With approximately 3 million inhabitants, Kiev is the capital and the biggest city of Ukraine. The city was founded on the banks of the Dnipro River and is one of the oldest cities in Eastern Europe. In 1775 Kiev was annexed by the Russian Empire and experienced a “Russification” and a big wave of Russian immigration. After the collapse of the Soviet Union in 1991, Kiev became the capital of independent Ukraine and is now emerging as a major European capital. The religious heritage is undoubtedly the most interesting element to discover in the city and the richest in terms of aesthetics. Kiev is also a pleasant city to walk around as there a plenty of parks and green spaces. It was the first time for me in Kiev and I was quite surprised to find such a relaxed, modern and interesting city. I spent a weekend in Kiev and had enough time to discover a lot of different districts on foot. I walked more than 30 kilometers in two days, but it was absolutely worth it. Here are the top things you have to see in Kiev:
Monastery of the Caves
Without a doubt, the Monastery of the Caves is the most beautiful sight in Kiev. It is the emblem in the Russian Orthodox world and is classified by the UNESCO as a World Heritage Site. The monastic complex gathers several beautiful churches, some museums and the famous underground caves. The monastery is more than just a tourist place. It is a world-famous place for Orthodox Christians that flock here on religious pilgrimage. They visit the caves to pray in front of the remains of mummified monks. To enter the caves you need to buy a candle as there is no light in the caves. Even if the caves can be crowded, it is a unique and mystical experience to discover them with a candle in your hand.
St. Sophia Cathedral
The St. Sophia Cathedral in Kiev is considered an absolute masterpiece of Christian art in Europe. While the outer walls of the cathedral were heavily damaged and rebuilt, the magnificent Byzantine interior of the 11th-century cathedral has largely been preserved. With its magnificent seven domes and five-nave interior, it served as the main cathedral of Kievan Rus, a great empire that is now considered the predecessor of the states of Russia, Belarus and Ukraine.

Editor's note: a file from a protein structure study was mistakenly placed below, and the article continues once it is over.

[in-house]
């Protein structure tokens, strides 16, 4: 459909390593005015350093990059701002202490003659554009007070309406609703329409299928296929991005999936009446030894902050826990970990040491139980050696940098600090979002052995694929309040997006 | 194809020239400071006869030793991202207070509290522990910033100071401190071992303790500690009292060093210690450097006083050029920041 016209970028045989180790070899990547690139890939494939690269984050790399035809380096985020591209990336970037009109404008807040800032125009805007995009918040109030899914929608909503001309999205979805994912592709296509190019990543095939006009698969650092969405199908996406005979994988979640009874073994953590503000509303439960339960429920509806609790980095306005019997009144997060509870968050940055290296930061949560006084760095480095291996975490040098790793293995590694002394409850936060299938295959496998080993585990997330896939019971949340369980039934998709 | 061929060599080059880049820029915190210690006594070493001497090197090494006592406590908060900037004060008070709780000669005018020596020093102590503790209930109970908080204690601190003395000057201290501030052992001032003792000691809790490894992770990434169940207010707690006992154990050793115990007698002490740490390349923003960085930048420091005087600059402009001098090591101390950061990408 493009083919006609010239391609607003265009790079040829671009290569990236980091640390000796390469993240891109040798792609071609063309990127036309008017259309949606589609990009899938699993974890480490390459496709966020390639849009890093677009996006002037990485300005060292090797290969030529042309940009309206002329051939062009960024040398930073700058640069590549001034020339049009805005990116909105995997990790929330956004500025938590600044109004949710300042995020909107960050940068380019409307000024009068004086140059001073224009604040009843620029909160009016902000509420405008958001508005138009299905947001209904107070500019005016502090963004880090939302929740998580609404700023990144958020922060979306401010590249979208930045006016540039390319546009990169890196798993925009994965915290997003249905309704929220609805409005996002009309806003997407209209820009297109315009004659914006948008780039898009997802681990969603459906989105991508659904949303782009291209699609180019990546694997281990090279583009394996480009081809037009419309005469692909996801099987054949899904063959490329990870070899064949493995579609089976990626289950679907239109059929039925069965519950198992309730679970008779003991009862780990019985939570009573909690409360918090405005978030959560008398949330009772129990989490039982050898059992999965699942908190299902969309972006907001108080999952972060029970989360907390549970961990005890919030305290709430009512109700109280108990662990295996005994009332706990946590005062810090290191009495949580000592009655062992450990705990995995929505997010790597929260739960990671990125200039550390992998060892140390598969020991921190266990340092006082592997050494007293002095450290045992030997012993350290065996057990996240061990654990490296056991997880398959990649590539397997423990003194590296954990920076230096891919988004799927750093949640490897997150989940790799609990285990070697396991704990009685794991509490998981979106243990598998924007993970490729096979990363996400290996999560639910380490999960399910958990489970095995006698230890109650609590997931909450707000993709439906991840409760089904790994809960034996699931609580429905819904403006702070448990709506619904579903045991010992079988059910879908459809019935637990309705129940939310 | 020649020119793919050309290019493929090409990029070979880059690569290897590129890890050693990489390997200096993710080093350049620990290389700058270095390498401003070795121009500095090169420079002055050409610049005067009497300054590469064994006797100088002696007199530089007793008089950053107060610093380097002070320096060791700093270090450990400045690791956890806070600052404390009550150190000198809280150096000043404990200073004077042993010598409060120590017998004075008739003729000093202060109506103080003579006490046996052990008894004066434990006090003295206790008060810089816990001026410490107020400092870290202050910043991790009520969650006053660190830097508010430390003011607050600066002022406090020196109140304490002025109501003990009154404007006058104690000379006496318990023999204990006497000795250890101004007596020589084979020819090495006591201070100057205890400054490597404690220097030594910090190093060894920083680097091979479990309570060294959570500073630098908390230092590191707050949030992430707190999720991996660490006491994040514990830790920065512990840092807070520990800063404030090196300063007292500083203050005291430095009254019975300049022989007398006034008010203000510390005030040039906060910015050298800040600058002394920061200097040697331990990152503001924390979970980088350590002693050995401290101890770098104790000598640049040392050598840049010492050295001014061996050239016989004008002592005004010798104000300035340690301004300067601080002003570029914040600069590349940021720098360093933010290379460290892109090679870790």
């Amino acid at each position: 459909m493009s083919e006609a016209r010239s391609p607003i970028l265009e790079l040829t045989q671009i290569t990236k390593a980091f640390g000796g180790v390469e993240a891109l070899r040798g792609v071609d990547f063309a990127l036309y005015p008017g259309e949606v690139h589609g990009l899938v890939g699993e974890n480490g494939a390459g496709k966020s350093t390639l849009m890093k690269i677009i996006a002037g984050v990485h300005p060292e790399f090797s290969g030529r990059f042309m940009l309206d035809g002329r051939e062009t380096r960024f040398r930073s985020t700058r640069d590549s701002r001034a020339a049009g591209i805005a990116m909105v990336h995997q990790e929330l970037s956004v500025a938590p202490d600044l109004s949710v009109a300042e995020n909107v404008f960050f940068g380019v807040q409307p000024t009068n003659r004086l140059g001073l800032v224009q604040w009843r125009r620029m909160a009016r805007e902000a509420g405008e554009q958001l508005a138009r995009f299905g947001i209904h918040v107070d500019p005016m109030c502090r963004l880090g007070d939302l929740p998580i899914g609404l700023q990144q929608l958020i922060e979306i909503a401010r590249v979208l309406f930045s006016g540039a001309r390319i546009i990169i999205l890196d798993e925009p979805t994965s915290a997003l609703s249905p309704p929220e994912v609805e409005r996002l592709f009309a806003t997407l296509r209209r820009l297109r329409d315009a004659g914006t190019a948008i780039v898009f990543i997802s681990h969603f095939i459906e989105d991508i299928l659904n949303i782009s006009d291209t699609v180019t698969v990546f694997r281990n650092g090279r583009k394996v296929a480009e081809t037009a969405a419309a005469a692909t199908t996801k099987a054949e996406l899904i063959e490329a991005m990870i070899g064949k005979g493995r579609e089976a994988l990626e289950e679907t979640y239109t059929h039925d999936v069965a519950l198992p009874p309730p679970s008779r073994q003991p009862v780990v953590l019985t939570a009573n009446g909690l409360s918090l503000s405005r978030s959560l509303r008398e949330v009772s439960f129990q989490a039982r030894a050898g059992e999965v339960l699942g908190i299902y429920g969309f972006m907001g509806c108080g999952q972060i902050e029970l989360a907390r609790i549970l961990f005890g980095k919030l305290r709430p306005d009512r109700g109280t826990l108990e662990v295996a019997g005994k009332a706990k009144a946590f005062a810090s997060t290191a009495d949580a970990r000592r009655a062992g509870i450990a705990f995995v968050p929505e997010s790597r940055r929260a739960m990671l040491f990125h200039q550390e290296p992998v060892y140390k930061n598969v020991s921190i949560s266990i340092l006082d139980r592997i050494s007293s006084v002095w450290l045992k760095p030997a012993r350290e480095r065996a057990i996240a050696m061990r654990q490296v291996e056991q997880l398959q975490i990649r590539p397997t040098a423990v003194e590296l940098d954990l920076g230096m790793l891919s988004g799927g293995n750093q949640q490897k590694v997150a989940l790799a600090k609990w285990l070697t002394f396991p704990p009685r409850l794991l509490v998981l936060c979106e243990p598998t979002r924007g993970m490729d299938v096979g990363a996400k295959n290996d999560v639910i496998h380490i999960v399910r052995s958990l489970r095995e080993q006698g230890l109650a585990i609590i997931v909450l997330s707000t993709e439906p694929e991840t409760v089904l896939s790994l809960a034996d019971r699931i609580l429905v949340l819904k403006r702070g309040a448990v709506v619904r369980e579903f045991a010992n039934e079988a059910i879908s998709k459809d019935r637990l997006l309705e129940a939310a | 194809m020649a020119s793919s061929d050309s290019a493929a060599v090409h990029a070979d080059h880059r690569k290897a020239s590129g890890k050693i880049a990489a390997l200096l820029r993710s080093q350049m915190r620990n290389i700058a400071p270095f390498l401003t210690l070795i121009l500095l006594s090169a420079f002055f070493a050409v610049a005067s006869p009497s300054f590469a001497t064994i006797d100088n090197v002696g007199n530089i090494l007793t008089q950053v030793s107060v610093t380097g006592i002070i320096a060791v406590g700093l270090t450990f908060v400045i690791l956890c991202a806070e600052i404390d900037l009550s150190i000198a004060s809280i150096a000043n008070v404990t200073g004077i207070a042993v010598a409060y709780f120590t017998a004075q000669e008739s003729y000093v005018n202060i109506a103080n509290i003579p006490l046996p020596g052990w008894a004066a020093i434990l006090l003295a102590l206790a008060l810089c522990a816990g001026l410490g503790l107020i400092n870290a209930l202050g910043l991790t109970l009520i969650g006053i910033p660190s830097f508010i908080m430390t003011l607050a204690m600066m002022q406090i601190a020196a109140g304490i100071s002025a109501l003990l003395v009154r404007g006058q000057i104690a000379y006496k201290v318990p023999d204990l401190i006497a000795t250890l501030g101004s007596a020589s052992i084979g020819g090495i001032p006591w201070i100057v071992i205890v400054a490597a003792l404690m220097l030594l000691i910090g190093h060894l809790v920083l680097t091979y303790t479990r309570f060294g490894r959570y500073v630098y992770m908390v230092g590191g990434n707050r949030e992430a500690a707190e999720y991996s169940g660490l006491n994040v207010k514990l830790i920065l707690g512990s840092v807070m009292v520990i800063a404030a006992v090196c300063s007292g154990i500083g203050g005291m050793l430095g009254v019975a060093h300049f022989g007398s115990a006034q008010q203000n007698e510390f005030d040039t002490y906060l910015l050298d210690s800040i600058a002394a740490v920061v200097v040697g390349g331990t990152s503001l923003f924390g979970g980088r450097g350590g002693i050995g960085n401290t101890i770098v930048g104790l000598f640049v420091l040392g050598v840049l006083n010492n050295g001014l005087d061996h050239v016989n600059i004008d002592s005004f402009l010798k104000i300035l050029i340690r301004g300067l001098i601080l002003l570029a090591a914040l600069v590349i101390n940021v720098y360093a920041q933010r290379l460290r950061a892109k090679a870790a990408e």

Maidan Nezalezhnosti (Independence Square) is the most popular square in Kiev. The central square consists of a large column and is bordered by “Stalinist” style buildings. The Maidan became world famous in 2004 when the Orange Revolution took place.
St. Michael’s Golden-Domed Monastery
Built in the 12th century, the St. Michael’s Golden-Domed Monastery is one of the jewels of Kiev. Destroyed by the Soviets, it was completely rebuilt identically after Ukraine gained its independence. Today the monastery is the seat of the Patriarchate of the Ukrainian Orthodox Church. A high place of religious fervor.
The Andriyivsky Descent, whose literal translation is the descent of St. Andrew, is one of the most visited streets in Kiev. The street starts at the top with a small souvenir market and the magnificent St. Andrew’s Church. It continues with a few bars and cafes, as well as the Mikhail Bulgakov Museum and the Kyiv Academic Theatre of “The Wheel”. At the end you will find a great 15 meters high grafitti drawn on a housewall, that is called “Revival of Ukraine”. If you are looking for souvenirs, then Andriyivsky Descent is the place to be.
St. Andrew’s Church
Saint Andrew’s Church is a masterpiece of Rococo art and was built in 1755 by the Italian architect Francesco Rastrelli. Inside the church, the baroque pulpit is worth mentioning, as it is an absolute rarity in Christian Orthodox churches.
People’s Friendship Arch
The People’s Friendship Arch was built between 1978 and 1982 during the Soviet Union in preparation for the 1500th anniversary of Kiev. It commemorates with three monuments the friendship between the Ukrainians and Russians. The largest monument is the Arch of Friendship, which represents a rainbow with a diameter of 60 meters. The second monument is the Pereyaslav monument carved out of granite and reminiscent of the Treaty of Pereyaslav in 1654. The third monument is a six meter high bronze sculpture. It represents a Russian and a Ukrainian worker who hold up the Soviet Order of Friendship of Peoples.